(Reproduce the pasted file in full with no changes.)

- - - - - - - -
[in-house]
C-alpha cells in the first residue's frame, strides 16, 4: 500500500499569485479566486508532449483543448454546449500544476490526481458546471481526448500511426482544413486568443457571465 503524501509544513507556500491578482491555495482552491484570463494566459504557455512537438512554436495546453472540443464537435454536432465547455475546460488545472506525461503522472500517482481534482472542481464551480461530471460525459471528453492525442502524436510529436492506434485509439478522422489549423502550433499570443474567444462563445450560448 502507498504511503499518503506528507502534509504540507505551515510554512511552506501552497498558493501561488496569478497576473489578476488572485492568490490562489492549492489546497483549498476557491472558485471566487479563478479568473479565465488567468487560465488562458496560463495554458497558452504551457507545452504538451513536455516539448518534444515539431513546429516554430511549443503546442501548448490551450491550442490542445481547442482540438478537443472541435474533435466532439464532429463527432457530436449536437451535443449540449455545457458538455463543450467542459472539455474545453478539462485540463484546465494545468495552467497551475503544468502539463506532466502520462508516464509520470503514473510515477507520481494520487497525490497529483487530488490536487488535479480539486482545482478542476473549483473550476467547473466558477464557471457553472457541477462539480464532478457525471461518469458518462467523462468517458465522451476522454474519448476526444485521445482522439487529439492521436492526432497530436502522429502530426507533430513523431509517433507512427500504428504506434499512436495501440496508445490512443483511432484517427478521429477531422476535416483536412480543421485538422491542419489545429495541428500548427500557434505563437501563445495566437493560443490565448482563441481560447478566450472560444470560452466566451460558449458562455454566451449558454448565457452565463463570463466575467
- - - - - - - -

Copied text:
[in-house]
C-alpha cells in the first residue's frame, strides 16, 4: 500500500499569485479566486508532449483543448454546449500544476490526481458546471481526448500511426482544413486568443457571465 503524501509544513507556500491578482491555495482552491484570463494566459504557455512537438512554436495546453472540443464537435454536432465547455475546460488545472506525461503522472500517482481534482472542481464551480461530471460525459471528453492525442502524436510529436492506434485509439478522422489549423502550433499570443474567444462563445450560448 502507498504511503499518503506528507502534509504540507505551515510554512511552506501552497498558493501561488496569478497576473489578476488572485492568490490562489492549492489546497483549498476557491472558485471566487479563478479568473479565465488567468487560465488562458496560463495554458497558452504551457507545452504538451513536455516539448518534444515539431513546429516554430511549443503546442501548448490551450491550442490542445481547442482540438478537443472541435474533435466532439464532429463527432457530436449536437451535443449540449455545457458538455463543450467542459472539455474545453478539462485540463484546465494545468495552467497551475503544468502539463506532466502520462508516464509520470503514473510515477507520481494520487497525490497529483487530488490536487488535479480539486482545482478542476473549483473550476467547473466558477464557471457553472457541477462539480464532478457525471461518469458518462467523462468517458465522451476522454474519448476526444485521445482522439487529439492521436492526432497530436502522429502530426507533430513523431509517433507512427500504428504506434499512436495501440496508445490512443483511432484517427478521429477531422476535416483536412480543421485538422491542419489545429495541428500548427500557434505563437501563445495566437493560443490565448482563441481560447478566450472560444470560452466566451460558449458562455454566451449558454448565457452565463463570463466575467